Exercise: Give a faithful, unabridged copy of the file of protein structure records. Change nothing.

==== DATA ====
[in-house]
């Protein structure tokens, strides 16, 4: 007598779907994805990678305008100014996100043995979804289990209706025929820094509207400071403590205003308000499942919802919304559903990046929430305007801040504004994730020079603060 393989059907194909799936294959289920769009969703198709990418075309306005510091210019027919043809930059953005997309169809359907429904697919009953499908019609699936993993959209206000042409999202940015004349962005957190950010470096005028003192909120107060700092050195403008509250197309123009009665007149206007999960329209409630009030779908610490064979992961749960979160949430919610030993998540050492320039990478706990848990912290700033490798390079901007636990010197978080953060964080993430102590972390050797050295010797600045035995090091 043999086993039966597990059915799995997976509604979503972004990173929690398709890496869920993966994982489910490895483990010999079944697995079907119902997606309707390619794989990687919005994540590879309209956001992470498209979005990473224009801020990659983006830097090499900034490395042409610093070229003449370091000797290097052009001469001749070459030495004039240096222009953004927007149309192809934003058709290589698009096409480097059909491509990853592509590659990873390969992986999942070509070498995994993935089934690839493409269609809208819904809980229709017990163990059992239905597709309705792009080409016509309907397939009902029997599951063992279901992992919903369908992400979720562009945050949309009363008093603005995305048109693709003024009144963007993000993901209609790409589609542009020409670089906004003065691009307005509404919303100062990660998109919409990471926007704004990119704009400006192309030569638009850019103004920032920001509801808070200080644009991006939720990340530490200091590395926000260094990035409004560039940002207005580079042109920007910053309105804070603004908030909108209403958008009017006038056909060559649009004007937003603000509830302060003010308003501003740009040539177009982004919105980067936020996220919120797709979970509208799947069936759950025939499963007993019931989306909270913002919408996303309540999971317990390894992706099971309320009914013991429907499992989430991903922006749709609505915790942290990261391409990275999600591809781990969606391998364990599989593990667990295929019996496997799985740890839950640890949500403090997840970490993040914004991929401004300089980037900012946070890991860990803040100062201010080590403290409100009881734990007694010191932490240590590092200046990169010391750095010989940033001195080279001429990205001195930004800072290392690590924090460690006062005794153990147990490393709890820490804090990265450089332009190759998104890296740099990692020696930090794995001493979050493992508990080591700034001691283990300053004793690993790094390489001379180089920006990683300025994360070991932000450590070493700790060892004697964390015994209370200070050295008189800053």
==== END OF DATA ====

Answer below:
[in-house]
């Protein structure tokens, strides 16, 4: 007598779907994805990678305008100014996100043995979804289990209706025929820094509207400071403590205003308000499942919802919304559903990046929430305007801040504004994730020079603060 393989059907194909799936294959289920769009969703198709990418075309306005510091210019027919043809930059953005997309169809359907429904697919009953499908019609699936993993959209206000042409999202940015004349962005957190950010470096005028003192909120107060700092050195403008509250197309123009009665007149206007999960329209409630009030779908610490064979992961749960979160949430919610030993998540050492320039990478706990848990912290700033490798390079901007636990010197978080953060964080993430102590972390050797050295010797600045035995090091 043999086993039966597990059915799995997976509604979503972004990173929690398709890496869920993966994982489910490895483990010999079944697995079907119902997606309707390619794989990687919005994540590879309209956001992470498209979005990473224009801020990659983006830097090499900034490395042409610093070229003449370091000797290097052009001469001749070459030495004039240096222009953004927007149309192809934003058709290589698009096409480097059909491509990853592509590659990873390969992986999942070509070498995994993935089934690839493409269609809208819904809980229709017990163990059992239905597709309705792009080409016509309907397939009902029997599951063992279901992992919903369908992400979720562009945050949309009363008093603005995305048109693709003024009144963007993000993901209609790409589609542009020409670089906004003065691009307005509404919303100062990660998109919409990471926007704004990119704009400006192309030569638009850019103004920032920001509801808070200080644009991006939720990340530490200091590395926000260094990035409004560039940002207005580079042109920007910053309105804070603004908030909108209403958008009017006038056909060559649009004007937003603000509830302060003010308003501003740009040539177009982004919105980067936020996220919120797709979970509208799947069936759950025939499963007993019931989306909270913002919408996303309540999971317990390894992706099971309320009914013991429907499992989430991903922006749709609505915790942290990261391409990275999600591809781990969606391998364990599989593990667990295929019996496997799985740890839950640890949500403090997840970490993040914004991929401004300089980037900012946070890991860990803040100062201010080590403290409100009881734990007694010191932490240590590092200046990169010391750095010989940033001195080279001429990205001195930004800072290392690590924090460690006062005794153990147990490393709890820490804090990265450089332009190759998104890296740099990692020696930090794995001493979050493992508990080591700034001691283990300053004793690993790094390489001379180089920006990683300025994360070991932000450590070493700790060892004697964390015994209370200070050295008189800053």